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Ill-fated hill


Popular for its breathtaking views and easy access, Selangor’s Bukit Tabur has, however, been in the news for the wrong reasons.

Where in the Klang Valley can you clamber up a peak at sunrise, enjoy jaw-dropping views of forest-cloaked reservoirs and still make it home in time for brunch?

Little wonder, then, that Bukit Tabur, the spiny quartz ridge hill in northwest Kuala Lumpur — is usually thronged by hikers during the weekend. Forming the backdrop for Taman Melawati, Tabur is part of the Klang Gates Quartz Ridge, the longest and oldest quartz ridge in the world, say geologists. It’s also home to the serow (mountain goat), more than 30 frog species and five endemic plant species.

But Tabur has been racking up some bad press lately.

Two weeks ago, a 51-year-old man slipped and tumbled down some 30m. Thanks to bushes that cushioned his fall, he got away with just light injuries. In March, two medical specialists, both experienced trekkers, plunged to their death from about 200m high.

In October 2008, a college student plummeted from about 100m but cheated death because the trees broke her fall. She suffered a deep gash on her forehead, cracked ribs and a punctured lung.

There were two fatalities in 2000 and 2004 and there have been countless accidents, mostly unreported, in the past nine years.

Here’s the thing: Tabur is a relatively easy hill to climb for the fit and experienced hiker. What sets it apart from other popular trails in the Klang Valley like Gunung Nuang and Gasing Hill is its rugged terrain.

Its razor-shaped rocks are unforgiving. There are stretches of the trail where you need to claw your way up or inch your way down vertical drops. Or, totter precariously on pencil-slim ridges.

All it takes is a minor slip and you could tumble like a rag doll into the ravine. Still, hikers like Eric Ng Yoke Foo and his friends hit the Tabur trails regularly.

“It’s the refreshing air and beautiful views from above,” explains Ng, 60, about the draw of Tabur. He first trained here for his Mt Kinabalu climb in 2005. Since he lives in nearby Taman Permata, he’s up on the hill three times a week.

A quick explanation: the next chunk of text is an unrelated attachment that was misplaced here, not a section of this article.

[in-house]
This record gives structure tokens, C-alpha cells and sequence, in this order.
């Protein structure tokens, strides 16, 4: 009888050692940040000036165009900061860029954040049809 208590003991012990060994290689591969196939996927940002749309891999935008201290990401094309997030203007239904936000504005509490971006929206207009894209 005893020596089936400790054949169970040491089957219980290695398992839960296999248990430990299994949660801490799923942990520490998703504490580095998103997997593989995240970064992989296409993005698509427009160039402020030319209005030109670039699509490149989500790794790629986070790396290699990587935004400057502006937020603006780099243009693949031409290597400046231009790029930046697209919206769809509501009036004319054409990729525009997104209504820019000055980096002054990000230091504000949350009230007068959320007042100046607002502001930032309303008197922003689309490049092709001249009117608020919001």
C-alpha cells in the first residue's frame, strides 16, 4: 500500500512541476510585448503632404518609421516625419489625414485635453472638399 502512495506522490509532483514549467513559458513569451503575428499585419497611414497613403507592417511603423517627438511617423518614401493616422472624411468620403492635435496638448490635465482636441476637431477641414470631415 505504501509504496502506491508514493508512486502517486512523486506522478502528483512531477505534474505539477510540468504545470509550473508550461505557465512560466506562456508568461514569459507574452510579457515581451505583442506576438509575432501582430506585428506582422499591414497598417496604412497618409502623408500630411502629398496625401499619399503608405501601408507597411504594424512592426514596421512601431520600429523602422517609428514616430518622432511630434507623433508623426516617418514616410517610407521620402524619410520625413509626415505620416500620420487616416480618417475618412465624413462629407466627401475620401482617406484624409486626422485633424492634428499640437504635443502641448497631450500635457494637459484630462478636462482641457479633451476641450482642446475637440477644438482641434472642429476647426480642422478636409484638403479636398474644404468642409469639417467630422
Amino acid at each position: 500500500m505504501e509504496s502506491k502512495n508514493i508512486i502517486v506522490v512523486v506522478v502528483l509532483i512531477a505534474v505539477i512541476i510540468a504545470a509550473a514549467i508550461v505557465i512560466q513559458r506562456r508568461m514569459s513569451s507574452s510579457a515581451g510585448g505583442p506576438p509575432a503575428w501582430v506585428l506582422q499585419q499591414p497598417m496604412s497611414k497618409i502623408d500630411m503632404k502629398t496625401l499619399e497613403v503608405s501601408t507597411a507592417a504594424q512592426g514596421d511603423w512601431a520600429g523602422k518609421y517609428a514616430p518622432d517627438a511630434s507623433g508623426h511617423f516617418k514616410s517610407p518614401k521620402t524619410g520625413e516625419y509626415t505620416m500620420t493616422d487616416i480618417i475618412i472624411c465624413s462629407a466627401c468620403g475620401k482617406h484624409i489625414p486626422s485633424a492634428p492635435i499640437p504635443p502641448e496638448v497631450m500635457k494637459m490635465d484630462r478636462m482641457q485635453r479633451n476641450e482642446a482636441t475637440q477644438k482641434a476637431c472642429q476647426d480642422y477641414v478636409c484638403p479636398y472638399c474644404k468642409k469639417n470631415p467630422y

“The two rope sections on Tabur are where most accidents happen,” says Ng.

Due to his grasp of the area, the police and the rescue squad sometimes rope him in for search-and-rescue operations.

“Trekkers should take extra precaution at these sections. You need a firm footing, strength to hoist yourself up and whatever happens, never let go of the rope! Please go with someone who’s familiar with the trail,” advises Ng.

Appalled by the reckless and idiotic behaviour of some hikers, Agnes Tan, another Tabur regular, started a blog (bukittabur.blogspot.com) to promote safety on Tabur in early 2009.

“Some youngsters, wanting to impress their friends, walk to the edge of the cliff to show their bravery,” says Tan, 50, a semi-retired businesswoman. She hikes in Tabur one to three times a week.

“Once I met a group of college kids who hadn’t slept for days due to exams. They climbed Tabur to celebrate the end of their semester. But these sleep-deprived youths fall into the high-risk group (most likely to get into an accident),” she adds.

Tan and her hiking friends cobbled together some useful tips — like photo illustrations with step-by-step instructions on how to tackle the challenging stretches and the proper footwear for Tabur. Her blog also keeps track of accidents and the latest news on Tabur.

“We just want to share information about our experience and what we’ve encountered,” says Tan.

“Hopefully, it can help others practise safe trekking.”

Related Stories: Going up Tabur

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